The majority of the 9th Circuit panel contends that both the primary and the general are in fact one election process. There is a primary part to select the candidates, and a general part that selects councilmen. They object to changing the qualifying boundaries from primary election to the general election—from residing in a specific ward to residing in the city at large. Both sides agree that council members do, in fact, represent the city as a whole once in office. The majority asserts that that being the case the primary voter has a greater influence in the process than those living outside a given ward and cannot vote for that ward primary candidate, thereby violating the 14th amendment.
The dissent asserts that primary elections are treated differently in many jurisdictions, and that states and municipalities have traditionally been given wide latitude in running elections. They also argue that it is a stretch to apply the “one man one vote” principle of the 14th amendment to this case.
The politics of this issue are pretty straight forward. Democrats enjoy a registration advantage over Republicans of around 5-to-3. This means that with citywide elections they can elect Democrats to wards that are predominantly Republican. The recent election is an example. Of the three winning Democrat council candidates, only Regina Romero won in her ward. In a ward only election scenario, both Democrats Paul Cunningham and Shirley Scott would have lost to Republicans Kelly Lawton and Margaret Burkholder respectively. Obviously, Republicans would love a change to ward only elections.
Many fans of ward only elections are giddy over this most recent decision, but there is more than one fix to the constitutional problem as laid out by the 9th Circuit panel. Were the primary elections made citywide, the problem of voter advantage and changing of the geographic boundaries would also be fixed.
So, from the people’s perspective, which of the two fixes would be better? There is a lesson to be found in the political career of Harvey Milk. Milk was a businessman and member of the San Francisco Board of Supervisors—the equivalent of a Tucson City Council member. He and Mayor George Moscone were assassinated on Nov. 27, 1978, by former supervisor Dan White.
Milk moved to San Francisco in 1972 and opened a camera shop in the Castro district. He was part of a nationwide migration of gay men to San Francisco, particularly the Castro neighborhood, during that period.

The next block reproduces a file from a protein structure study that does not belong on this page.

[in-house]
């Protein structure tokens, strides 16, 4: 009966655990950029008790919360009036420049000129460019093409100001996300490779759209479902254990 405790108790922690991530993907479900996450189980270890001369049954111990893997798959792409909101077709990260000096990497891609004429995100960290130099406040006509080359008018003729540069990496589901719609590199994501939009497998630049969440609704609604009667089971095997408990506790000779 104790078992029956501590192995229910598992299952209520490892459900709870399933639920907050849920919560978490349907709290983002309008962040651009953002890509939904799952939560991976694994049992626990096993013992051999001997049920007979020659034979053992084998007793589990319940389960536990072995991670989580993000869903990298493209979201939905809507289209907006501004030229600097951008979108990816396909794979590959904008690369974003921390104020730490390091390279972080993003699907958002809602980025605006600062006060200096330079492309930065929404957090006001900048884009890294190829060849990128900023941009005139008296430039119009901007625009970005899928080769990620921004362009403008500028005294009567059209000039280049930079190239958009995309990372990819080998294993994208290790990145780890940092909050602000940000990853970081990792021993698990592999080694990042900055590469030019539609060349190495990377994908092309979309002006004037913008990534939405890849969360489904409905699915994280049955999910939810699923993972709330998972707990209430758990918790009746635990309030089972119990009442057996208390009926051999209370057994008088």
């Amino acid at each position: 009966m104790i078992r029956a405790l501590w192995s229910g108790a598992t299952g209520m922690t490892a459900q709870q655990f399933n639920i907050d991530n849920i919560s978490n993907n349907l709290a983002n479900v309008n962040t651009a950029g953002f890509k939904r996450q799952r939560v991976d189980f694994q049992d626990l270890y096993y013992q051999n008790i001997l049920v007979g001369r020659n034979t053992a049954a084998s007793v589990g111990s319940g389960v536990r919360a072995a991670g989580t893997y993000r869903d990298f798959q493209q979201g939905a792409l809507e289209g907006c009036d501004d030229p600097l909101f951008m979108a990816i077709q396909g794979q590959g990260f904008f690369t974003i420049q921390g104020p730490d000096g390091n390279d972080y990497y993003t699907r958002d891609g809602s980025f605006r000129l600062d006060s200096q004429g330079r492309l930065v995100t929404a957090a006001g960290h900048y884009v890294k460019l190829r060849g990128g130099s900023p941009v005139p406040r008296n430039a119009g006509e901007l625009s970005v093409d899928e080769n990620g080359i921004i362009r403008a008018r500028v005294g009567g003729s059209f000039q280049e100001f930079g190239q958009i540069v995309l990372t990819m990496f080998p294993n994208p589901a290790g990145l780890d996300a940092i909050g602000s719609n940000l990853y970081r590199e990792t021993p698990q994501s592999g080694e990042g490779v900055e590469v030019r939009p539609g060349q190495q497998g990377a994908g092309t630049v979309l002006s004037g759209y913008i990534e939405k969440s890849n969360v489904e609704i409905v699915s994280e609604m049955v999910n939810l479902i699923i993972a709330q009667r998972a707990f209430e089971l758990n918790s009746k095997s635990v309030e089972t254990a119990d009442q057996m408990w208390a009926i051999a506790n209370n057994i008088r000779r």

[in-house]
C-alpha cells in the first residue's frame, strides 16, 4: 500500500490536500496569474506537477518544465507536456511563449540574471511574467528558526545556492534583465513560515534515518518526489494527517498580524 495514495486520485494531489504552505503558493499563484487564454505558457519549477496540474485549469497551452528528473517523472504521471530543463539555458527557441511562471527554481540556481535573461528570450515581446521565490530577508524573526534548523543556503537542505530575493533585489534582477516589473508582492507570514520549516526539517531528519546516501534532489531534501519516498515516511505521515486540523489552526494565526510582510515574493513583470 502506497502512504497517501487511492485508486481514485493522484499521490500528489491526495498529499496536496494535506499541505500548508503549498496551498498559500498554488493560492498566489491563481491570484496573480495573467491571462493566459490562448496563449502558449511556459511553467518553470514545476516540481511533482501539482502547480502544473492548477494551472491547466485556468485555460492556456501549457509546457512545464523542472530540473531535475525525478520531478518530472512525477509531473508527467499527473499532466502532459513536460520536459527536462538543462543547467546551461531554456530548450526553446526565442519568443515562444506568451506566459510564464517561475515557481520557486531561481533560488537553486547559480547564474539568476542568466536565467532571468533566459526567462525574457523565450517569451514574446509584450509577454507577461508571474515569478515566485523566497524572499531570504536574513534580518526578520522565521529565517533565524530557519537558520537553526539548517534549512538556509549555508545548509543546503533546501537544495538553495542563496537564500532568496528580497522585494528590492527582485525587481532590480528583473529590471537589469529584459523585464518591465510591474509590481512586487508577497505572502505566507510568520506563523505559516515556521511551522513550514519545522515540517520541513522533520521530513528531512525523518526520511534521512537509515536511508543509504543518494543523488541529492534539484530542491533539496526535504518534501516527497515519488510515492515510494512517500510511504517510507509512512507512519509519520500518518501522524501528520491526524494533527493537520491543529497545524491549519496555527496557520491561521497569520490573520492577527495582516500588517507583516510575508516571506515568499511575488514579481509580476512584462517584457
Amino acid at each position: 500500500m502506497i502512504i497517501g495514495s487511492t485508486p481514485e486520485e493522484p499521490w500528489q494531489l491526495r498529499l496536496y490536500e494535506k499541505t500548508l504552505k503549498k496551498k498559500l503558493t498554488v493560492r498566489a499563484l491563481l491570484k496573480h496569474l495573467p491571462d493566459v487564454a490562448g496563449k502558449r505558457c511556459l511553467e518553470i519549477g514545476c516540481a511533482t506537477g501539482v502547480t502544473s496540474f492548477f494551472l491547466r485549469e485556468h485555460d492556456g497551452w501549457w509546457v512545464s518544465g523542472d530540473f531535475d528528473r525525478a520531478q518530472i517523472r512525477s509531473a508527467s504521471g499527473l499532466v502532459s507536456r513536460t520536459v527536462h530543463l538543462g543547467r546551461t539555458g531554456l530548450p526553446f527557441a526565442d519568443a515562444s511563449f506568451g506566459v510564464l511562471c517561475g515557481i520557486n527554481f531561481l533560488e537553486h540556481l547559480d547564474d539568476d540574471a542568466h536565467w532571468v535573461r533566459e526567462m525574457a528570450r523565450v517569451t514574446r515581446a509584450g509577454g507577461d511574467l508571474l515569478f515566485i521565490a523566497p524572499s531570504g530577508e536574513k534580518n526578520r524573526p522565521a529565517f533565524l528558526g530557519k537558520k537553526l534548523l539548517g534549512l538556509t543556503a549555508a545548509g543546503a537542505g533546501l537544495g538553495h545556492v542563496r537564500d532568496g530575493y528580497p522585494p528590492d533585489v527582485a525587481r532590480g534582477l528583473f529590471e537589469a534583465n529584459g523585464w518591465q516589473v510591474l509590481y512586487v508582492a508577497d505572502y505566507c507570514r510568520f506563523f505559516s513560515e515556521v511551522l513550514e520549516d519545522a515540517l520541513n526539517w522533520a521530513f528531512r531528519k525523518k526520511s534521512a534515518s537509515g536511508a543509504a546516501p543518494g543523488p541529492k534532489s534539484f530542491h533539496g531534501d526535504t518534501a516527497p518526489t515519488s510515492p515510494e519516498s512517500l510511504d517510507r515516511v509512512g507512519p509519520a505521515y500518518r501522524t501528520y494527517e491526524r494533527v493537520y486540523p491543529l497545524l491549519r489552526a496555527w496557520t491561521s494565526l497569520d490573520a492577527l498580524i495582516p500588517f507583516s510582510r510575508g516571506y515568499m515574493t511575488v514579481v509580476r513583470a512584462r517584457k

His first run for supervisor was in 1973. He was wildly popular in the Castro, the residents of which voted for him overwhelmingly, yet he lost the election. He ran again in 1975; he worked tirelessly at building his own grassroots base that extended beyond the gay community to firefighters, construction unions and the Teamsters. He picked up the moniker "The Mayor of Castro Street." Still, he lost again.
At that time, elections for San Francisco districts were held citywide, as the elections are today in Tucson. So, the man who lived and worked in his district, and whose neighbors wanted him to represent them, was denied the chance by a system that allowed the entire city to dictate who would represent the Castro district. It appeared that, with the cards stacked against him, he would never hold elective office.
However, by 1977, the deck had been shuffled: District elections were no longer citywide, but by district. Harvey Milk ran again and won handily. Finally, the residents within each district in San Francisco got to pick their own representative. What a concept!
Those who argue the contrary often point out that a City Council member's vote affects the whole city, not just the ward. This, of course, is true. But it is also beside the point: The issue is representation, not the effects of the representation. If the effects were an overriding concern, we would have nationwide elections for federal senators and representatives—since their votes on federal bills usually affect the country as a whole. We do not, and that is because the duty of those officeholders is to represent their constituents.
Today, our city wards function more as a tool for dividing up the workload of constituent service than as distinct communities of interest. While we all identify as Tucsonans, our city is not quite as homogeneous as our council elections suggest. Does a resident of Ward 6 (midtown) have the same concern for maintaining a semi-rural lifestyle as a resident of Ward 1 (westside)? Does someone living in Ward 4 (southeast) have the same issues with student housing as someone living in Ward 3 (north of the UA)?
Whether one considers the practical notion of wards actually having their own interests, or the ethical notion of representation, residents of a ward should be able to choose their own representatives—and not those of the other wards.